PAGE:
Growing up, we were so tight, all of us. Sure, there were the usual sibling rivalry stuff, but overall we got along ok. We all sat down to the kitchen table for meals, and we all went on vacations together. But once we got older, and began moving out of the nest, communication dissipated greatly.

Now, in my fifties, it’s rare to make contact with all of them. And rare for them to make contact with others. My Dad died just a little over two years ago, and I thought that that would bring us all back together, make us closer, become a family once again. Instead, the opposite happened.

Family dynamics; they can be surreal, and you never know how things will turn out. My Dad, wherever he resides in the Great Gig in the Sky, must wonder, shake his head, and mutter “What a bunch of knuckleheads.”

Perhaps things will change. Perhaps we will all communicate at some point. It just seems a shame to have once realized such closeness, such oneness, only to have it slip away, like an ephemeral wisp of smoke from a candle.

Joe, it was great to see you at your new pad, and even though the visit was curtailed, it was good to see you. Thanks for the invite.

To my other siblings, I wish you all well.

with love,

your brother Paul

Copyright, Paul Grignon, 2012, All Rights Reserved.

 

Narragansett Dreams…

Last night while my Beloved was getting ready for bed, I sat on the couch and thought about our most recent vacation, a wonderful stay down in Rhode Island. Random thoughts from those days coursed through my mind as I sat and ruminated and took long pulls from my 24oz can of questionable beer. (Natty Daddy, in case you were wondering. I told you it was questionable.) I certainly don’t recommend this cervesa, but being a pauper it’s the best I can do to scrounge up a $1.09 for the can. And it’s the equivalent of two beers! After the initial swallow and subsequent shudder, it’s not that bad. Really. (OK, it is.)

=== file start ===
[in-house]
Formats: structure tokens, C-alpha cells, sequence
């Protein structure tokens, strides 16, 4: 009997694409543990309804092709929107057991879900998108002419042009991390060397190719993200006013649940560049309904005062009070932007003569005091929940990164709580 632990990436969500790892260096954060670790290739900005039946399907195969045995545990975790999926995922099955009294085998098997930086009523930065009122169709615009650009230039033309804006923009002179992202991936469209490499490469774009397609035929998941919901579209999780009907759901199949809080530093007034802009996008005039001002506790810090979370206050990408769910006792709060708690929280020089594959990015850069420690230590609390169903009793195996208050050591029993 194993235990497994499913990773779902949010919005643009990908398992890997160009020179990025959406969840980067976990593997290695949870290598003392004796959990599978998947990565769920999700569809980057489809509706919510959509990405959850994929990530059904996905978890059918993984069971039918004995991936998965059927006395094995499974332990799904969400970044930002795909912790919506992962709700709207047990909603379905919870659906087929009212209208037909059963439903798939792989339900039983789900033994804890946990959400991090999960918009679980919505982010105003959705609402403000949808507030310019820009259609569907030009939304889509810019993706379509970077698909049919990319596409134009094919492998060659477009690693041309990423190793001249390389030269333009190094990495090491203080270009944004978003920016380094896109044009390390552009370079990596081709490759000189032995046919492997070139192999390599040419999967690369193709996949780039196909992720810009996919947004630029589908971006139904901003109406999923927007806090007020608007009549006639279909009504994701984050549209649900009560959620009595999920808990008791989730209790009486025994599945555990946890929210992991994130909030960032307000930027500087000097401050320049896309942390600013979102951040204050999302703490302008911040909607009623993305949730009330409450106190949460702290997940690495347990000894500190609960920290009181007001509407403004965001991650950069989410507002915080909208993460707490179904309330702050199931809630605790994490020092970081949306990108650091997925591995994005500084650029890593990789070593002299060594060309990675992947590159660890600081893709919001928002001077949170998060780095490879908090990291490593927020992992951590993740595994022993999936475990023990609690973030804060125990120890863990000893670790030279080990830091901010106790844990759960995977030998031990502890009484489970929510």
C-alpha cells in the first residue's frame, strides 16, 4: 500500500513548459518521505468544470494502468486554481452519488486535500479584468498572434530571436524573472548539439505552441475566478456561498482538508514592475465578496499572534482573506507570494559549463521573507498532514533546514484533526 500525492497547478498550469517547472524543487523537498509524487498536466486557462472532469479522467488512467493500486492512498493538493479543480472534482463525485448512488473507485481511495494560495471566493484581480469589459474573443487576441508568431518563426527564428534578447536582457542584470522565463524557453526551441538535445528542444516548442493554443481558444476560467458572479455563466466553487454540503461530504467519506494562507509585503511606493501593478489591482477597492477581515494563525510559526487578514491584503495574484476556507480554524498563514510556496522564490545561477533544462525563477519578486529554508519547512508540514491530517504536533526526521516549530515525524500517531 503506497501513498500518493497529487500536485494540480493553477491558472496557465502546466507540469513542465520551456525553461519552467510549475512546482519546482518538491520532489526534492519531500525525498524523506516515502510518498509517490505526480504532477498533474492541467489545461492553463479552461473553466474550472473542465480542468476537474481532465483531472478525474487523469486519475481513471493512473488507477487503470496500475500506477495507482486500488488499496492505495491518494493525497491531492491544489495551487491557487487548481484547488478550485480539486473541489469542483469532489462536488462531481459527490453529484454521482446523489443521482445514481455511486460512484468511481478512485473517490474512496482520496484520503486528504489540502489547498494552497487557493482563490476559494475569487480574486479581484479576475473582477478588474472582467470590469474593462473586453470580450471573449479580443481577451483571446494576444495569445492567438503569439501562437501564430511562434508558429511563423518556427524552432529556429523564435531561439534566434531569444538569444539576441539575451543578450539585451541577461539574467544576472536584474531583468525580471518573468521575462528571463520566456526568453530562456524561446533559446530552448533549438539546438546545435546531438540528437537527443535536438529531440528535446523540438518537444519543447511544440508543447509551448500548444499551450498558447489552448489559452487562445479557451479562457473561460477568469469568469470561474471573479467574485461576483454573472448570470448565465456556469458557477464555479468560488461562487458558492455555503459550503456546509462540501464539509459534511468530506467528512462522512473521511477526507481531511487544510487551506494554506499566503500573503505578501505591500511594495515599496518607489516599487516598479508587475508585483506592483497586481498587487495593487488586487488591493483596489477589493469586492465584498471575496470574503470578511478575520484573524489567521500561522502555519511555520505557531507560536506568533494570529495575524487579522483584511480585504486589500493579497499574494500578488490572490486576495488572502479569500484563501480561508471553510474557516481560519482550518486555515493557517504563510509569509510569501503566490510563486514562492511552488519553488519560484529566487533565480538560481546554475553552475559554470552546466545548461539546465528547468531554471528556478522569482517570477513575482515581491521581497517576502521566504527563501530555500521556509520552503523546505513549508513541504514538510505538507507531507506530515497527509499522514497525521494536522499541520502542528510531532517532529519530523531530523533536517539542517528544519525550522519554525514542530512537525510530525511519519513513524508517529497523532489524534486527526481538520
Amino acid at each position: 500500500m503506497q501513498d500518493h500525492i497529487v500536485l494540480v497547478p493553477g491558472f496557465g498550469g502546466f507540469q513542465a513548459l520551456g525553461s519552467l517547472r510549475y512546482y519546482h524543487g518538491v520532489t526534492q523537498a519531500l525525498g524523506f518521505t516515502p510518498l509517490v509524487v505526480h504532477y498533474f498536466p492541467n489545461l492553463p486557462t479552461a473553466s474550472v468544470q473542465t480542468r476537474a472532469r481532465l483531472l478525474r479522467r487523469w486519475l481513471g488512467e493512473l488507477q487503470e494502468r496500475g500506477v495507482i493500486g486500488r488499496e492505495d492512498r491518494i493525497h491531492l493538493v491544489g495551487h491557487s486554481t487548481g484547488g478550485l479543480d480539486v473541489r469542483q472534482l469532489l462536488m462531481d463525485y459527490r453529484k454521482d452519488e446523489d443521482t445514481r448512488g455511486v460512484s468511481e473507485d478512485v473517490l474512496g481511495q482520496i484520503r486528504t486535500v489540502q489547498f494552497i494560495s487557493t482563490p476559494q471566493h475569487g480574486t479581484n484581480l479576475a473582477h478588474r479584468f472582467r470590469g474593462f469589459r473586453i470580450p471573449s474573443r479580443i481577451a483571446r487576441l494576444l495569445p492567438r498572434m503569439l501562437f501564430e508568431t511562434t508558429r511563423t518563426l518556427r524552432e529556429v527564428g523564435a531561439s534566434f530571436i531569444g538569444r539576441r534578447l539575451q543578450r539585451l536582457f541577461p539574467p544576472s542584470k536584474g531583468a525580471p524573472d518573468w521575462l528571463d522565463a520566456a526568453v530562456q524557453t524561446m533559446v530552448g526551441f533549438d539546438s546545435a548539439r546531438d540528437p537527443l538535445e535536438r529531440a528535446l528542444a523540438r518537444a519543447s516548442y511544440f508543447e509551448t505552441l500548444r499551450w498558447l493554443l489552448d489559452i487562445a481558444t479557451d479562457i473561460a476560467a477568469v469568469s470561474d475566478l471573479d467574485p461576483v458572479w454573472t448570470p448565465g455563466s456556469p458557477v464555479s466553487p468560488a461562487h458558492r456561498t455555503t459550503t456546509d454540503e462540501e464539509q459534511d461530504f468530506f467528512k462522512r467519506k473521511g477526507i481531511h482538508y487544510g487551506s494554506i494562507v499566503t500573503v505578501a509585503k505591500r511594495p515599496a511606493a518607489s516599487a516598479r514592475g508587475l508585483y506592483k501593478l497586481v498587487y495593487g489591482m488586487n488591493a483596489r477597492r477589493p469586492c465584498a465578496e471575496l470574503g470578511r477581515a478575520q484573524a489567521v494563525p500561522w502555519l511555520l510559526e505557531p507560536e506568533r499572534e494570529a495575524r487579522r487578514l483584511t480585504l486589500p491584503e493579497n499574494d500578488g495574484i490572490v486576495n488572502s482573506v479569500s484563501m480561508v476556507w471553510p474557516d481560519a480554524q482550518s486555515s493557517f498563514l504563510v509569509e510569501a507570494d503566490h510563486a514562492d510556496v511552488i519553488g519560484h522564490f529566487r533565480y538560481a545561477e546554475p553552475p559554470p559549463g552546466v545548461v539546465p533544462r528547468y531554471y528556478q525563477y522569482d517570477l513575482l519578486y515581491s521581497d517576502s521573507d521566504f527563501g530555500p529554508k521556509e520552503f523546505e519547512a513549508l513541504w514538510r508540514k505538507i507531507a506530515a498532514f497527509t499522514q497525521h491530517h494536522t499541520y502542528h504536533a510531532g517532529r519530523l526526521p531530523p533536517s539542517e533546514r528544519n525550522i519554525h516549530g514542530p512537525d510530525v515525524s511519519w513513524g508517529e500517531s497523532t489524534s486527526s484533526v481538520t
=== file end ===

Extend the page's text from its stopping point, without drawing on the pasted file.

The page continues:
I recalled one day in particular, when our son’s friend came down to stay with us. We stayed at the beach from 8-3pm, and the boys had a grand time, free from the clutches of an iPod and such. After our return home we ate an early supper and returned to the beach, to welcome the sunset. One can never tire of that ancient orb as it slowly disappears below the horizon, like nature’s own free fireworks display.

Darkness descended and we returned, and played Monopoly for a few hours. It was just me and the boys, as Julie was just too tired. I checked on her during the game, and she was fast asleep with a book in her lap. Even in sleep she appeared radiant. She is such a love.

At 10pm, the boys retired to their rooms, but I lingered behind, and kicked back with a nice cold Blue Moon Ale, a beer that is actually a pleasure to drink. All was quiet and peaceful, save for the constant hum of the dryer. And the night sounds outside in the pitch black.

There is quite a contrast to the sounds you here around this house in Saunderstown, a small cottage tucked into a quiet neighborhood near the Narrow River. At night, one hears through the screened window all kinds of strange clicks and screeches, twigs snapping and leaves rustling, invisible things scuttling through the brush, and the cacophony of katydids. It was quite eerie. During the day, though, when we have our first cup of coffee, brilliant birdsong punctuates the still crisp morning air and, later on, the incessant and deafening thrum of cicadas.